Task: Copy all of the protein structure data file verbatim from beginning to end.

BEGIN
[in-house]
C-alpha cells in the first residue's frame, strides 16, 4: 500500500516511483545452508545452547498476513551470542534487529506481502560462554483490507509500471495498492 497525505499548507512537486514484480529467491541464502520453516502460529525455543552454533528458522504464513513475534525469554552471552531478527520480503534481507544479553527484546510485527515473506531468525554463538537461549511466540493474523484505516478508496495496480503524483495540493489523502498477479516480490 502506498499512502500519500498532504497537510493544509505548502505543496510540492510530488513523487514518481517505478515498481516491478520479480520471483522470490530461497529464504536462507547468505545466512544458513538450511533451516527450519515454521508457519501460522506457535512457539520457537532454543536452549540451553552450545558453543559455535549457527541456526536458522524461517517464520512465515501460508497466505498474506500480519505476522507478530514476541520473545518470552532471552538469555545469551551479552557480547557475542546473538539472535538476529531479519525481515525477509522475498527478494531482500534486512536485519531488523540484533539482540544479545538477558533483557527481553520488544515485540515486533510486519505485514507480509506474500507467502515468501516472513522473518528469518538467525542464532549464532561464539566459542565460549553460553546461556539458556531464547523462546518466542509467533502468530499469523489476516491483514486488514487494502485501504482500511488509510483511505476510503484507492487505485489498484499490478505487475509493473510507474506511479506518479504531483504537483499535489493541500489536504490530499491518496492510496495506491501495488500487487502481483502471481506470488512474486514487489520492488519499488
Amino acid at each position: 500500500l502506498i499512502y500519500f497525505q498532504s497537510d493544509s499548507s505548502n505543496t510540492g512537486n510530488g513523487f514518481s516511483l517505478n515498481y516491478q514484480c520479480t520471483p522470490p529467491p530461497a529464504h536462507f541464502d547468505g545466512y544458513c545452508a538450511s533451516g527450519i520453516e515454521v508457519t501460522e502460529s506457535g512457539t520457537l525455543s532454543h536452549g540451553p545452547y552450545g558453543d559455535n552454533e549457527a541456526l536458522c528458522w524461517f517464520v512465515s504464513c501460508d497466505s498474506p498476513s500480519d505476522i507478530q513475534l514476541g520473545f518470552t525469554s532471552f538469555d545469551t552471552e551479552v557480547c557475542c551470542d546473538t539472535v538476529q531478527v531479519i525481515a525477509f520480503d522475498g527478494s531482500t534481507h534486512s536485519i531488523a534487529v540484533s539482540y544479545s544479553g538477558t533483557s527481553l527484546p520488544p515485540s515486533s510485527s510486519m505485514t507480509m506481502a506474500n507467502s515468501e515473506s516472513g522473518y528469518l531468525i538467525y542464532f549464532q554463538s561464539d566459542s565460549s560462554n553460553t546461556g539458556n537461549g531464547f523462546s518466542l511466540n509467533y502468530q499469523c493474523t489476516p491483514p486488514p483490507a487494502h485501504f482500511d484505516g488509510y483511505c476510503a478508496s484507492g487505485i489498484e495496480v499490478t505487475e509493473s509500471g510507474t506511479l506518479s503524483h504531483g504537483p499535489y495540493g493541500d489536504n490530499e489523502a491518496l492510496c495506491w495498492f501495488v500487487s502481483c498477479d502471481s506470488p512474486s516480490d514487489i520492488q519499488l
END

[in-house]
C-alpha cells in the first residue's frame, strides 16, 4: 500500500516511483545452508545452547498476513551470542534487529506481502560462554483490507509500471495498492 497525505499548507512537486514484480529467491541464502520453516502460529525455543552454533528458522504464513513475534525469554552471552531478527520480503534481507544479553527484546510485527515473506531468525554463538537461549511466540493474523484505516478508496495496480503524483495540493489523502498477479516480490 502506498499512502500519500498532504497537510493544509505548502505543496510540492510530488513523487514518481517505478515498481516491478520479480520471483522470490530461497529464504536462507547468505545466512544458513538450511533451516527450519515454521508457519501460522506457535512457539520457537532454543536452549540451553552450545558453543559455535549457527541456526536458522524461517517464520512465515501460508497466505498474506500480519505476522507478530514476541520473545518470552532471552538469555545469551551479552557480547557475542546473538539472535538476529531479519525481515525477509522475498527478494531482500534486512536485519531488523540484533539482540544479545538477558533483557527481553520488544515485540515486533510486519505485514507480509506474500507467502515468501516472513522473518528469518538467525542464532549464532561464539566459542565460549553460553546461556539458556531464547523462546518466542509467533502468530499469523489476516491483514486488514487494502485501504482500511488509510483511505476510503484507492487505485489498484499490478505487475509493473510507474506511479506518479504531483504537483499535489493541500489536504490530499491518496492510496495506491501495488500487487502481483502471481506470488512474486514487489520492488519499488
Amino acid at each position: 500500500l502506498i499512502y500519500f497525505q498532504s497537510d493544509s499548507s505548502n505543496t510540492g512537486n510530488g513523487f514518481s516511483l517505478n515498481y516491478q514484480c520479480t520471483p522470490p529467491p530461497a529464504h536462507f541464502d547468505g545466512y544458513c545452508a538450511s533451516g527450519i520453516e515454521v508457519t501460522e502460529s506457535g512457539t520457537l525455543s532454543h536452549g540451553p545452547y552450545g558453543d559455535n552454533e549457527a541456526l536458522c528458522w524461517f517464520v512465515s504464513c501460508d497466505s498474506p498476513s500480519d505476522i507478530q513475534l514476541g520473545f518470552t525469554s532471552f538469555d545469551t552471552e551479552v557480547c557475542c551470542d546473538t539472535v538476529q531478527v531479519i525481515a525477509f520480503d522475498g527478494s531482500t534481507h534486512s536485519i531488523a534487529v540484533s539482540y544479545s544479553g538477558t533483557s527481553l527484546p520488544p515485540s515486533s510485527s510486519m505485514t507480509m506481502a506474500n507467502s515468501e515473506s516472513g522473518y528469518l531468525i538467525y542464532f549464532q554463538s561464539d566459542s565460549s560462554n553460553t546461556g539458556n537461549g531464547f523462546s518466542l511466540n509467533y502468530q499469523c493474523t489476516p491483514p486488514p483490507a487494502h485501504f482500511d484505516g488509510y483511505c476510503a478508496s484507492g487505485i489498484e495496480v499490478t505487475e509493473s509500471g510507474t506511479l506518479s503524483h504531483g504537483p499535489y495540493g493541500d489536504n490530499e489523502a491518496l492510496c495506491w495498492f501495488v500487487s502481483c498477479d502471481s506470488p512474486s516480490d514487489i520492488q519499488l